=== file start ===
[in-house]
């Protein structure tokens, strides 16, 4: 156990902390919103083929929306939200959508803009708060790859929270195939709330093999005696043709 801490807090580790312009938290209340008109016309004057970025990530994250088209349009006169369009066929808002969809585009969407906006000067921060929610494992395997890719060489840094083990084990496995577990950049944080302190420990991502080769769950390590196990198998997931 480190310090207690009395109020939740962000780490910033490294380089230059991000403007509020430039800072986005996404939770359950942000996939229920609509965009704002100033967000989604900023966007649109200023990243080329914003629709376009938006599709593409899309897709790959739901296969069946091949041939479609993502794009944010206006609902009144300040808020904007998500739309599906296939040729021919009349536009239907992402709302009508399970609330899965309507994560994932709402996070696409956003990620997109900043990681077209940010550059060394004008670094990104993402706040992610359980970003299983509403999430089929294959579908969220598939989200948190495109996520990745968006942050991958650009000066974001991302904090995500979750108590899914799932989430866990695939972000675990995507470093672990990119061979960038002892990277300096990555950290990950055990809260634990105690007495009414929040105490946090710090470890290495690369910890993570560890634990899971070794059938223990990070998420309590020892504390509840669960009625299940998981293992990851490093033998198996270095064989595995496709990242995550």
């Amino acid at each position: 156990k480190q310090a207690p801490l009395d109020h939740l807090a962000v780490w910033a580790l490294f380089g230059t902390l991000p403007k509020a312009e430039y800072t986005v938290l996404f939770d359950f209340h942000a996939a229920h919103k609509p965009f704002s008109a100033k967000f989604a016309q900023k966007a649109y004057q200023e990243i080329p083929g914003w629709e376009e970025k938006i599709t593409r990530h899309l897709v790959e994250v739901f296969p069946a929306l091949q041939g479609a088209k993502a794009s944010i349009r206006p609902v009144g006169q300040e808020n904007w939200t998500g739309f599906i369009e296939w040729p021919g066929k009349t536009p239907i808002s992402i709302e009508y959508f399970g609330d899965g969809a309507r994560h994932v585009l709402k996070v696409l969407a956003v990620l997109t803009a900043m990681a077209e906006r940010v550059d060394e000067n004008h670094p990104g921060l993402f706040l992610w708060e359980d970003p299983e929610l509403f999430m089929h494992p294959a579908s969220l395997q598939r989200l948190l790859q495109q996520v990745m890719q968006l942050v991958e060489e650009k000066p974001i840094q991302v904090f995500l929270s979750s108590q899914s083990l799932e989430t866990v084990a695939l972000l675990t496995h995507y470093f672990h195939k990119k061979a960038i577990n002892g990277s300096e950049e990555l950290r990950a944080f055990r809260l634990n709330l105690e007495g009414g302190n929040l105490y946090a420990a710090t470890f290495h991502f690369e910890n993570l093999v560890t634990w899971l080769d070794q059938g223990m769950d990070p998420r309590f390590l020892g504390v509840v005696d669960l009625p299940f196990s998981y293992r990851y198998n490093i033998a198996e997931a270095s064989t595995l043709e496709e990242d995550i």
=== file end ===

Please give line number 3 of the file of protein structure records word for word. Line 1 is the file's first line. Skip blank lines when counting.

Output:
């Amino acid at each position: 156990k480190q310090a207690p801490l009395d109020h939740l807090a962000v780490w910033a580790l490294f380089g230059t902390l991000p403007k509020a312009e430039y800072t986005v938290l996404f939770d359950f209340h942000a996939a229920h919103k609509p965009f704002s008109a100033k967000f989604a016309q900023k966007a649109y004057q200023e990243i080329p083929g914003w629709e376009e970025k938006i599709t593409r990530h899309l897709v790959e994250v739901f296969p069946a929306l091949q041939g479609a088209k993502a794009s944010i349009r206006p609902v009144g006169q300040e808020n904007w939200t998500g739309f599906i369009e296939w040729p021919g066929k009349t536009p239907i808002s992402i709302e009508y959508f399970g609330d899965g969809a309507r994560h994932v585009l709402k996070v696409l969407a956003v990620l997109t803009a900043m990681a077209e906006r940010v550059d060394e000067n004008h670094p990104g921060l993402f706040l992610w708060e359980d970003p299983e929610l509403f999430m089929h494992p294959a579908s969220l395997q598939r989200l948190l790859q495109q996520v990745m890719q968006l942050v991958e060489e650009k000066p974001i840094q991302v904090f995500l929270s979750s108590q899914s083990l799932e989430t866990v084990a695939l972000l675990t496995h995507y470093f672990h195939k990119k061979a960038i577990n002892g990277s300096e950049e990555l950290r990950a944080f055990r809260l634990n709330l105690e007495g009414g302190n929040l105490y946090a420990a710090t470890f290495h991502f690369e910890n993570l093999v560890t634990w899971l080769d070794q059938g223990m769950d990070p998420r309590f390590l020892g504390v509840v005696d669960l009625p299940f196990s998981y293992r990851y198998n490093i033998a198996e997931a270095s064989t595995l043709e496709e990242d995550i």